The Audacity of Occupy Wall Street
A mantra that pings around Occupy Wall Street is that the Occupation is creating within the quadrants of Liberty Park the society it wants to see in the outside world. This claim has struck some as naïve: after all, union pizzas don’t descend from heaven; they are paid for by dues collected by union leaders. But the idea isn’t really to be segregated and self-sustaining. As Yotam Marom, a 25-year-old organizer who is affiliated with a participatory socialist collective called the Organization for a Free Society, puts it, “We’re creating alternative models of the world we want to live in while also using those new institutions as a staging ground to fight for that world—that’s what’s radical and cool about occupations.” Academics call this “prefigurative politics,” a term that describes acting as if utopian democratic practices exist in the here and now. Its precedents include Gandhi (We must be the change we want to see in the world), European autonomism, the anti-nuke movement and, most recently, the anti-globalization movement, especially its anarchist tendencies.
On the ground at Liberty, prefigurative politics is manifest in the directly democratic process that guides the nightly General Assembly as well as all working groups and caucus meetings. In fact, the principle of horizontalism strongly influences all social relations there. When I dropped in on the library one day it was being staffed by Bill Scott, an associate professor of English at the University of Pittsburgh; Steven Syrek, a graduate student in English at Rutgers; and Briar (“gender pronoun: it!”), an undergrad at NYU who was debating whether to drop out of school instead of racking up more debt. In another context they might have been stacked up vertically (professor, TA, student), but at Liberty they were all just putting stickers on books.
Anyone who shows up can participate on equal terms in the General Assembly and working groups; there is no membership, and proposals must pass by consensus. Anyone can block consensus out of “serious ethical or safety concerns,” and if those aren’t resolved by amendments or clarifications, a vote is taken for modified consensus, which requires 90 percent support. A number of procedures and group norms—from the “progressive stack,” which privileges minority speakers; to the practice of “step up, step back,” which calls on participants to be aware of how often they speak; to daily meetings of the Facilitation working group—guard against the breakdown of these processes. They can be slow, frustrating and sometimes ugly—and who has time for all these meetings?—but overall the crowd seems mostly satisfied with what has gone down so far. (“We’re at least as effective as the US Senate,” one organizer told me.)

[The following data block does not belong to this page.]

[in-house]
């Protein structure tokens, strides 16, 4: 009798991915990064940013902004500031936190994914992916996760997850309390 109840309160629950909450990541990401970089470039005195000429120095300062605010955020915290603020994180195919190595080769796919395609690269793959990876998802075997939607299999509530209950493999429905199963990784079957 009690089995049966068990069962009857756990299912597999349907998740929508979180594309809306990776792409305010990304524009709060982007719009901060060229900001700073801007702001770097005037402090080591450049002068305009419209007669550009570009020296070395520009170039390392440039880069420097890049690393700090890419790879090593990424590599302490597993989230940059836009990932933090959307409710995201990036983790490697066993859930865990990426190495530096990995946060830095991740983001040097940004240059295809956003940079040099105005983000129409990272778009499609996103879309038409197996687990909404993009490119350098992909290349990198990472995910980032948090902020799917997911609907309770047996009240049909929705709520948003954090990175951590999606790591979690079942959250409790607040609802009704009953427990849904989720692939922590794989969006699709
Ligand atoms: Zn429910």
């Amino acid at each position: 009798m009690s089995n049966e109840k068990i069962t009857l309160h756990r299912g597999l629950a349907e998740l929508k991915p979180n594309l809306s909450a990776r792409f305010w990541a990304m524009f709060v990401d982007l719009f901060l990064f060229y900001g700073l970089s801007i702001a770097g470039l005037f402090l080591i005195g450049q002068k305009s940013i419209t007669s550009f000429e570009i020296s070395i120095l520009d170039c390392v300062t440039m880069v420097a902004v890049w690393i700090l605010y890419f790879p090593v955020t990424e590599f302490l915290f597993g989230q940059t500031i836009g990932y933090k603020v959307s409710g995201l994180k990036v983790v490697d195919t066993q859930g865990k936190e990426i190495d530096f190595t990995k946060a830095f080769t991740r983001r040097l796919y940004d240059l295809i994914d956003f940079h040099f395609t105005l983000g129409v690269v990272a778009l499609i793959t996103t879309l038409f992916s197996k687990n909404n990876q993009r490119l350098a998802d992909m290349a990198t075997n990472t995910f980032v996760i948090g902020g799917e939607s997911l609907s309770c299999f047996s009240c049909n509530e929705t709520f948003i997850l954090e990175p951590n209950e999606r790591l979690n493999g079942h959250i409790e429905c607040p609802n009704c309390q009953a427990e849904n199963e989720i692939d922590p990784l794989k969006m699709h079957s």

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More than any other quality of Occupy Wall Street—except perhaps for the ubiquitous drum circle—it is these anarchist practices that have elicited the most hand-wringing from establishment leftists. Some, like New School politics professor James Miller, worry that OWS will recapitulate the failures of the New Left. In an op-ed for the New York Times, Miller warned that an obsession with participatory democracy could allow violent militants or ideological extremists to hijack the movement, and he darkly cited the French anti-globalization manifesto The Coming Insurrection, a text he calls a “touchstone for the anarchists in Occupy Wall Street,” as evidence of the movement’s potential to descend into nihilism. The Coming Insurrection is, indeed, a worrying text; it predicts the total collapse of modern society, instigated in part by local cells of revolutionaries who exploit moments of crisis (e.g., Hurricane Katrina) in order to replace late capitalism with autonomist units of life. But few Occupiers I met at Liberty had even heard of the book, and the idea that it laid the template for Occupy Wall Street seems largely to come from Glenn Beck, who has been obsessed with it for years and sometimes attributes Obama’s actions to its philosophy.
More to the point, from day one the Occupation has been scrupulously nonviolent. Its emphasis on autonomy and consensus has tempered rather than emboldened the fetishization of militancy. Nobody is coerced into a direct action, and much deliberation is given to how direct actions could affect the most vulnerable in the group—like undocumented immigrants and the Occupiers, those who sleep at Liberty and have developed a surprisingly close relationship with the beat cops who patrol it.